The Gate has more details on Boyd and his dream. Please take some time to check out the project's Web site and help out however you can. Specifically, the site has a complete copy of the Bill, with a forum for commenting on any or all Articles.
One of my favorite concepts is a bit closer to reality. The Taxi 2000 corporation just announced the completion of a prototype Personal Rapid Transit system called SkyWeb Express. If put into wide use, such a system would provide a sustainable, low-cost, high-density, convenient form of transportation in urban areas.
Our basil plants are sprouting! I'll take a picture or two once they're big enough to show up on film. :)
14 Apr UPDATE: We're also seeing tomato and snow pea shoots! I took pictures over the weekend, but I haven't uploaded them yet. Soon, I swear!
I'm not saying anything personally, but there's an interesting analysis of the pull-down-Saddam's-statue footage that was recently all over the media. Again, this isn't my statement because I don't know the details. It wouldn't surprise me to hear that it was a PR stunt on behalf of the US, though.
It's official: British Airways and Air France are retiring the Concorde. I'm less saddened by the retirement (they're old planes, after all) and more worried that no one has shown interest in a replacement. Has airline technology hit a plateau?
I'd like to say that I've been quiet because it's a slow news day, but it really isn't. I'm a bit busy with work, but I'm mostly preoccupied by concerns, both local and abroad, natural and human. I'd give them all space here, but I don't want this to become Eeyore World Daily.
The San Diego Zoo recently announced the first healthy clone of an endangered species, a Javan banteng. The clone is an early sign of success for the "frozen zoo" concept, where cells from endangered species are stored in hopes that cloned animals can be produced at a later time.
The process is still very inefficient, with 45 embryos and 30 cows required to give birth to a single banteng healthy enough to live past a few days. However, scientists at CRES are hoping that the process will provide greater genetic diversity to existing zoo populations.
If you do any collaborative programming, there's yet another reason to get a Mac with OS X. Hydra allows multiple users on a network (automatically detected by Rendezvous) to edit the same text file(s) in real time. The editor has lots of perks: syntax highlighting, spell checking, and functional bookmarks to name a few. The team is expecting to add scripting support in the near future. Oh, and its a free 600K download.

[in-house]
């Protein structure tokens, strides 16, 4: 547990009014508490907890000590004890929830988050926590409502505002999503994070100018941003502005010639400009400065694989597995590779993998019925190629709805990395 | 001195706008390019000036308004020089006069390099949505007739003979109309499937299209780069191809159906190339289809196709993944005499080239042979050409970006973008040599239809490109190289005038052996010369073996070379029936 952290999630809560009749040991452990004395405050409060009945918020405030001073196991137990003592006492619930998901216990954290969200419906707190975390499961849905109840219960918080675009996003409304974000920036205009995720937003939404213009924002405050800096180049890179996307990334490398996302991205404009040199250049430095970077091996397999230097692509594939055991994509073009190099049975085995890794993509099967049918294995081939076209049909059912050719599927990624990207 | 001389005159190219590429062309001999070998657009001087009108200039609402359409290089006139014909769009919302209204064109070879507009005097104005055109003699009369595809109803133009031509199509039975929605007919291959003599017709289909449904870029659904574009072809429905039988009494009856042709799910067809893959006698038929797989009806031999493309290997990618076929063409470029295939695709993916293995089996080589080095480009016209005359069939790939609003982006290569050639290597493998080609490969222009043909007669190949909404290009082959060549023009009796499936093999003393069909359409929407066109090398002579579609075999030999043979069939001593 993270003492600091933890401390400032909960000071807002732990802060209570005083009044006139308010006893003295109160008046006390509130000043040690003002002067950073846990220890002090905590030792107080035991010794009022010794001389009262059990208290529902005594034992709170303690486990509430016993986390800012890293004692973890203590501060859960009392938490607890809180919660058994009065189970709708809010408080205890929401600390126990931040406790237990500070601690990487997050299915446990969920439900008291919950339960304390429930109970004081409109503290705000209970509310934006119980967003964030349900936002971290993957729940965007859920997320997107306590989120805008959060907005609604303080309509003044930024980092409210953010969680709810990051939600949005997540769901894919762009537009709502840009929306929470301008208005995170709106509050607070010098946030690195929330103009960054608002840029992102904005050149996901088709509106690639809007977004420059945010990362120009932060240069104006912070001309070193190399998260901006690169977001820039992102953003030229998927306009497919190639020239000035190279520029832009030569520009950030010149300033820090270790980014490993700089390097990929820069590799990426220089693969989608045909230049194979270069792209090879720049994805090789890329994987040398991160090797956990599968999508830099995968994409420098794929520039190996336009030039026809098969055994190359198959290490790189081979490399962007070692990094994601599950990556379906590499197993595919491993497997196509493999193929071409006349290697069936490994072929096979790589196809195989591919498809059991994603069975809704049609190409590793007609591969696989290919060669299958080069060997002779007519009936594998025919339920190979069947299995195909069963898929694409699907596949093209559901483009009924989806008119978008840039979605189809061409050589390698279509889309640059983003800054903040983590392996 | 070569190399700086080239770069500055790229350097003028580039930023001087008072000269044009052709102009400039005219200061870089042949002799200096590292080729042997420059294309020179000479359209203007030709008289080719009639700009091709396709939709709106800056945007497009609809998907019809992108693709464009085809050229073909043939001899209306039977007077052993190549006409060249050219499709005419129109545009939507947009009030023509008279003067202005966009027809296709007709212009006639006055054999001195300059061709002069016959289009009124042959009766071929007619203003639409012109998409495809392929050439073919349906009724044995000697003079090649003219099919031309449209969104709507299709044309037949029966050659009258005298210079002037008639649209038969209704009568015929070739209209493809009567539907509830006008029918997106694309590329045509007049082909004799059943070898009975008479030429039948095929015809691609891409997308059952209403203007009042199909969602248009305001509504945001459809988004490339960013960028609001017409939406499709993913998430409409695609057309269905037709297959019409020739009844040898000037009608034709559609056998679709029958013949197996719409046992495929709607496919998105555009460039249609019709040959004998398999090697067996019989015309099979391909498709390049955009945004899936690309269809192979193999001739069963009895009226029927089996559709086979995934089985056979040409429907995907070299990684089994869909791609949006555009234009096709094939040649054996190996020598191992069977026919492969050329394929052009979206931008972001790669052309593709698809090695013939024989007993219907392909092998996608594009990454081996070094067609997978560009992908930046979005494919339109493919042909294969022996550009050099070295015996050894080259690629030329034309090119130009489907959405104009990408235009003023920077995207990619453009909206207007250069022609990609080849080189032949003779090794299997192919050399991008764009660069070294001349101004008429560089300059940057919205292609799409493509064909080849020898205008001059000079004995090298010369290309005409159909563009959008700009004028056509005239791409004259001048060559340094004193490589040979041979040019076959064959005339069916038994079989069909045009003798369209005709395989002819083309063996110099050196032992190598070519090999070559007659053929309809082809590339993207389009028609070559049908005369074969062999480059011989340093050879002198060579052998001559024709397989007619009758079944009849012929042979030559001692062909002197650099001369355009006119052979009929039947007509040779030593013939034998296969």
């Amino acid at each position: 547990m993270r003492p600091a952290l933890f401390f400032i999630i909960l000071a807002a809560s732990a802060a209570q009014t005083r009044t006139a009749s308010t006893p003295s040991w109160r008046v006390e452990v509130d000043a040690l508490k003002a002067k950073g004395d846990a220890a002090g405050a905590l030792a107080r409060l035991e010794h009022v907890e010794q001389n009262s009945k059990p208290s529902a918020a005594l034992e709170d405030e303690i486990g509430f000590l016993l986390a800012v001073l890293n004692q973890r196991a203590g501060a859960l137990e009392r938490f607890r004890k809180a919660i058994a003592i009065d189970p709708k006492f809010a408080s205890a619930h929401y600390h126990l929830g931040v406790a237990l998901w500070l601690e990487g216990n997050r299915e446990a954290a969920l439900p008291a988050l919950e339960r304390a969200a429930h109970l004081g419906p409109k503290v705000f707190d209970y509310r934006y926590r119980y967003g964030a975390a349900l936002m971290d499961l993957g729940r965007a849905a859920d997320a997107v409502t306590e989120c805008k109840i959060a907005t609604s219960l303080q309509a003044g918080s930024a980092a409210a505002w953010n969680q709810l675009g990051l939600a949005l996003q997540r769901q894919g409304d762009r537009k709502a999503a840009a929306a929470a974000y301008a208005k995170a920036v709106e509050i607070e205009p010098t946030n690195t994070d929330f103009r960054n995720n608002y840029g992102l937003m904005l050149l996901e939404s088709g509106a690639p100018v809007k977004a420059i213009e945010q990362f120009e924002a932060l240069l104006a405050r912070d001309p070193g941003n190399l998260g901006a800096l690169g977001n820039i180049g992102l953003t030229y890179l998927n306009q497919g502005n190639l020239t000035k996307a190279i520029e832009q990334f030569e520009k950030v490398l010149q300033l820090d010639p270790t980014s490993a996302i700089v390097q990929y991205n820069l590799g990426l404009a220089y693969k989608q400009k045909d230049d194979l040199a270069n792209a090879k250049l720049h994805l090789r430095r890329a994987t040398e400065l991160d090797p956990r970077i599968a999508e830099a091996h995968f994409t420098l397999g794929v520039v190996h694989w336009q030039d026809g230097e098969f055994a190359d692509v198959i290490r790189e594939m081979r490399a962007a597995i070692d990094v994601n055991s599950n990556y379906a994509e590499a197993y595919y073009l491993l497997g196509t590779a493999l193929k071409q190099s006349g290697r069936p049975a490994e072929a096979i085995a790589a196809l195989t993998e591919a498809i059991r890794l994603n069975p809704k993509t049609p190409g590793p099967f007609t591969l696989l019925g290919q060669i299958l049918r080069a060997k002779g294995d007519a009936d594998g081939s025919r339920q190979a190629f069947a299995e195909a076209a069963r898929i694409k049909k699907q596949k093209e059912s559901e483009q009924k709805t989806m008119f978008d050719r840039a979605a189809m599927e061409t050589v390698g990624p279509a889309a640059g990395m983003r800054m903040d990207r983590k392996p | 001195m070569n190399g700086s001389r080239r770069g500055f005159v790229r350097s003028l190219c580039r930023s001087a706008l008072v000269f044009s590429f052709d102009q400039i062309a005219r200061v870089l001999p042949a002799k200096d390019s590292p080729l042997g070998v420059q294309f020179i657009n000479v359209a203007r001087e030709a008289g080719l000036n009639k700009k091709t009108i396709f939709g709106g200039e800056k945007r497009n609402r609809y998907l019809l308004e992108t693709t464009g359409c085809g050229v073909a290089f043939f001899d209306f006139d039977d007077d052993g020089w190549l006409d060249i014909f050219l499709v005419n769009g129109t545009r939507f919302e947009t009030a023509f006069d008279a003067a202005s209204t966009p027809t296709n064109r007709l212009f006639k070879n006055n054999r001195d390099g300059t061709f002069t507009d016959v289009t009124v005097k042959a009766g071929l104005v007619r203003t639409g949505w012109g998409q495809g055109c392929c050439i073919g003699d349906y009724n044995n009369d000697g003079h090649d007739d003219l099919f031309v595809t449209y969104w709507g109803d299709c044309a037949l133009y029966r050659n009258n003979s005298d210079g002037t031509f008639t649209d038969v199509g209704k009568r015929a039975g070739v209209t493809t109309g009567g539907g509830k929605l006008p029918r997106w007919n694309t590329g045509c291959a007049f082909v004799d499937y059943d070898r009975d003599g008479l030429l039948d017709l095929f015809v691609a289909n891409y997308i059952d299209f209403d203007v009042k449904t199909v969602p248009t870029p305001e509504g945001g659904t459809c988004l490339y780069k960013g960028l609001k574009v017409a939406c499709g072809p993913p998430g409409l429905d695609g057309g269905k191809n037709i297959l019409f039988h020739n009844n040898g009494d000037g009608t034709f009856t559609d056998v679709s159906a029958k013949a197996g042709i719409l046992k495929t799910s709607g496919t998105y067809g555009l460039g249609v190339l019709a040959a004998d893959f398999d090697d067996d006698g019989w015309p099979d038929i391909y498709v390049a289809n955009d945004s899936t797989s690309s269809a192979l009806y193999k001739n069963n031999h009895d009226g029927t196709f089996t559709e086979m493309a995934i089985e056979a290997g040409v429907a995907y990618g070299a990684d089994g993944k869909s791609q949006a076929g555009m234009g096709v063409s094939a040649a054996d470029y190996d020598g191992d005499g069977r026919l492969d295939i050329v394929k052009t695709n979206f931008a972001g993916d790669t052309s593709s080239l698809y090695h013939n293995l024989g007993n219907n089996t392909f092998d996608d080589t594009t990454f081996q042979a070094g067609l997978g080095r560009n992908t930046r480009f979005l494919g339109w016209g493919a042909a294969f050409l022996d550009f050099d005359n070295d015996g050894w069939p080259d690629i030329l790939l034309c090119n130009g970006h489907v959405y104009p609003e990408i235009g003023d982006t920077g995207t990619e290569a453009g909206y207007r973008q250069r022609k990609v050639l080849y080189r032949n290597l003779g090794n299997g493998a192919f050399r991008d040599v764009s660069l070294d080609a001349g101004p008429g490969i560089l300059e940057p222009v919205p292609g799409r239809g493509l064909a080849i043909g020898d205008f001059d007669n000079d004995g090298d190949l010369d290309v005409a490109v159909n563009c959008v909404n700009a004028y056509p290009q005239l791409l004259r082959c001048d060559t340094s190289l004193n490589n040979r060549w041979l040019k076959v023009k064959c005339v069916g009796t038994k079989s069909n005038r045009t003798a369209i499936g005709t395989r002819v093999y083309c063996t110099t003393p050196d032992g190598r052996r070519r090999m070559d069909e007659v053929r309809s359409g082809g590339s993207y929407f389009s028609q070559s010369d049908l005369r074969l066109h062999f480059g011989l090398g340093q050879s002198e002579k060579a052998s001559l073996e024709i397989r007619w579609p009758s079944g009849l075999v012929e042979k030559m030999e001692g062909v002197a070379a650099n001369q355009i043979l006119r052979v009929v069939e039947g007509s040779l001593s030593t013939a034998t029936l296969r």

Wow! It must be the week of X Prize related announcements. The latest is from XCOR, which successfully tested their new XR-4K5 engine on Monday. It's just one stage in their plan to go suborbital and win the prize.
Whoo! Starchaser is going to unveil their manned capsule on Thursday. After some drop-and-retrieve tests, they're going to launch the one-man craft on their previously-tested NOVA II rocket, first unmanned and then with a test pilot. Cool stuff!
OK, the details I promised.
Karen and I decided a while back that we would do adventurous things for our decade birthdays (e.g. 30th, 40th) because it would give us something to look forward to rather than dread.
For Karen's, she flew a plane and spent a month [not week; sorry K!] on her own in Europe. For mine, it had to be Space Camp, because I've wanted to go for years. It's a one-week immersion into astronaut training, using real (if older) NASA procedures and equipment.
I'm going a few weeks after my birthday, from December 28th to January 2nd. For the Shuttle missions I'll be trained as a Mission Specialist, mostly because I don't have the coordination to fly the thing or handle that robot arm. A good solid tech, that's what they need. ;)
The whole thing sounds exciting, but I'm most intrigued by things like the buoyancy trainer tank, where I get to strap on SCUBA gear (first time ever) and work on space station components in a weightless-like environment. Kind of a poor-man's Vomit Comet, if you will.
I'm going to read up on Shuttle systems before I go, but otherwise there's not much to do but count the days until I'm 30. Come on, 30! Oh, and plan for what I'll do when I turn 40, or perhaps when I turn 50.
Looks like the Iraqi people aren't quite as joyous and welcoming as American forces had hoped. Be careful out there, guys.
Get it while you can, the USB network-enabled George Forman iGrill!